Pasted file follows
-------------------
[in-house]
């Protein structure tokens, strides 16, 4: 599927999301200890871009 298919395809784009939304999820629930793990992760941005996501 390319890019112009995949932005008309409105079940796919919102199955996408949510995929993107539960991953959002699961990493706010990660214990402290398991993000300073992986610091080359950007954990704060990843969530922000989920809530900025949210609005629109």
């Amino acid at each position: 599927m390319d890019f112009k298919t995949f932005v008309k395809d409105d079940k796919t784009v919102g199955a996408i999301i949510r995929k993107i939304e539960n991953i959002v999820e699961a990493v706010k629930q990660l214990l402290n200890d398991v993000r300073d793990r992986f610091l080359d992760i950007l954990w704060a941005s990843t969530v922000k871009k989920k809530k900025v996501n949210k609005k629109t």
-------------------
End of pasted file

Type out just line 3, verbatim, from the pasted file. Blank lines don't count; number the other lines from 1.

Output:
């Amino acid at each position: 599927m390319d890019f112009k298919t995949f932005v008309k395809d409105d079940k796919t784009v919102g199955a996408i999301i949510r995929k993107i939304e539960n991953i959002v999820e699961a990493v706010k629930q990660l214990l402290n200890d398991v993000r300073d793990r992986f610091l080359d992760i950007l954990w704060a941005s990843t969530v922000k871009k989920k809530k900025v996501n949210k609005k629109t």